In this webinar, Dr. Angel Moreno will discuss how optogenetics can be used to modulate the cardiac autonomic system, with a special emphasis on experimental preparation, troubleshooting and data analysis and interpretation.

The autonomic system is the main regulator of cardiac function by providing control of heart rate and contractility via its sympathetic and parasympathetic branches. Understanding how autonomic dysfunction plays a role in cardiac arrhythmogenesis is an active area of research. However, measuring changes in cardiac performance resulting from the activation of specific cardiac nerves is extremely challenging. Therefore, optogenetic tools have enabled the selective activation of cardiac neurons expressing the light-gated cation channel channelrhodopsin (ChR2), promoting high spatio-temporal control of neurotransmitter release.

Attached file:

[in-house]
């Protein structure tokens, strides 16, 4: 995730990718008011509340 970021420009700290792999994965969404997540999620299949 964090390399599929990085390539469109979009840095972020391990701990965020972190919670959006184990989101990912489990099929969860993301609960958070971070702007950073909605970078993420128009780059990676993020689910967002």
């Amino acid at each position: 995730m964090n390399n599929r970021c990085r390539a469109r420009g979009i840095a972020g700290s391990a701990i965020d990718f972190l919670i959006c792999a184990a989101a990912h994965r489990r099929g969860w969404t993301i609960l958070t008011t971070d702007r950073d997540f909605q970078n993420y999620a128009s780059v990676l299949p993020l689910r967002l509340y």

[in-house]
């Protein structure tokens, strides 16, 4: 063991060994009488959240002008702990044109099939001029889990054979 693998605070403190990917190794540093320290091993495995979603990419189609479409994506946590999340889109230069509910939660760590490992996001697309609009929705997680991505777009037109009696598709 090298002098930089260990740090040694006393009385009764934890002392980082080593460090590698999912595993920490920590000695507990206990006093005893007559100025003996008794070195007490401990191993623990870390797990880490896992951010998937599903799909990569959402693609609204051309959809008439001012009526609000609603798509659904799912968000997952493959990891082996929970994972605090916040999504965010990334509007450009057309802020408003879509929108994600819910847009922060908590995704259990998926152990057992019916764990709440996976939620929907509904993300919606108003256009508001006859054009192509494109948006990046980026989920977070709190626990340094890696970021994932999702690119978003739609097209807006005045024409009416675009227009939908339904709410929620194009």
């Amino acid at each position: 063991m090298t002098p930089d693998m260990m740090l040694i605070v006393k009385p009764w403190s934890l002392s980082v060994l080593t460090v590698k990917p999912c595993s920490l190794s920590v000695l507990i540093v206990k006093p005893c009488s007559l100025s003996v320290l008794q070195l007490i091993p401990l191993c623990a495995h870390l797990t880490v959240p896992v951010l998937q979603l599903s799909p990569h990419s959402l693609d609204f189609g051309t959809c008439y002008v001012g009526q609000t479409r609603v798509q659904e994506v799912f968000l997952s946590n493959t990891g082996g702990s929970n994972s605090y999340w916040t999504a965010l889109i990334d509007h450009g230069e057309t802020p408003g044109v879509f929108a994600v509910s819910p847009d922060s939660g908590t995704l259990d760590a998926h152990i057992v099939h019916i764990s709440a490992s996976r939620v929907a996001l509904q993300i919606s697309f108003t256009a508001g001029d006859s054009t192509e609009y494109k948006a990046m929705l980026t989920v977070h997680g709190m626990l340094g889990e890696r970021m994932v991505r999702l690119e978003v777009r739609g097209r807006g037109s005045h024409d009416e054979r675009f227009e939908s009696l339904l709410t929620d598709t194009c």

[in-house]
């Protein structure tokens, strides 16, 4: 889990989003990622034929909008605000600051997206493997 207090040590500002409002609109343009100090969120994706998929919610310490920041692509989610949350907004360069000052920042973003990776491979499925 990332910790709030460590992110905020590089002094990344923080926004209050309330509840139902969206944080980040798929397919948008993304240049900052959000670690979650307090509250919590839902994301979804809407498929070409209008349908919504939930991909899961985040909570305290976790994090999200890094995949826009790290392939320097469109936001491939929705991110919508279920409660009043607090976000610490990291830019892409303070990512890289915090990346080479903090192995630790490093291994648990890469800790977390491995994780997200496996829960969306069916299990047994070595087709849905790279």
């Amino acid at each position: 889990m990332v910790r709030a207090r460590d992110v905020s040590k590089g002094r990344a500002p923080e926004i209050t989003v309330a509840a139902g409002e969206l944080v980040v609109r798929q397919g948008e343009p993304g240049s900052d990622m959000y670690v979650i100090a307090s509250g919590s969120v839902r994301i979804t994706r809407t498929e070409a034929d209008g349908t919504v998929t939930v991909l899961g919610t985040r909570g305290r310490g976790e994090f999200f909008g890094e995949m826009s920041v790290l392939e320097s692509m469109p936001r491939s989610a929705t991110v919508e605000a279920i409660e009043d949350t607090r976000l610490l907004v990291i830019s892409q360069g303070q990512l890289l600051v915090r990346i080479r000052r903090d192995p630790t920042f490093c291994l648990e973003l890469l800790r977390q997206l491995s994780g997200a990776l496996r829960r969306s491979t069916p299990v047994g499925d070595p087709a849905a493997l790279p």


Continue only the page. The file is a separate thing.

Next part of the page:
This presentation will provide an overview of the cardiac autonomic system and how it could be modulated via optogenetic photostimulation in transgenic mice. A special emphasis will be given to experimental preparation, troubleshooting, and data analysis and interpretation.

Key Topics Include:

  • Understand the basics of optogenetic stimulation and cardiac autonomic tone
  • Identify the proper tools and equipment needed to perform a study
  • Recognize the potential problems when stimulating cardiac nerves via optogenetic activation and how to address them
  • How to interpret the data and not being mistaken by false-positives

Presenters

Post-doctoral Researcher
Modeling team
IHU-LIRYC

Dr. Moreno received his doctoral degree in Biomedical Engineering from the George Washington University specializing in cardiac function. Currently, as a Post Doctoral Researcher at the IHU-LIRYC in France, Dr. Moreno is looking for new ways to painlessly restore normal cardiac rhythm after a sudden onset of a potentially dangerous arrhythmia.

Production Partner

ADInstruments

Established in 1988, ADInstruments develops high performance digital data acquisition and analysis solutions for biomedical research and life science education.

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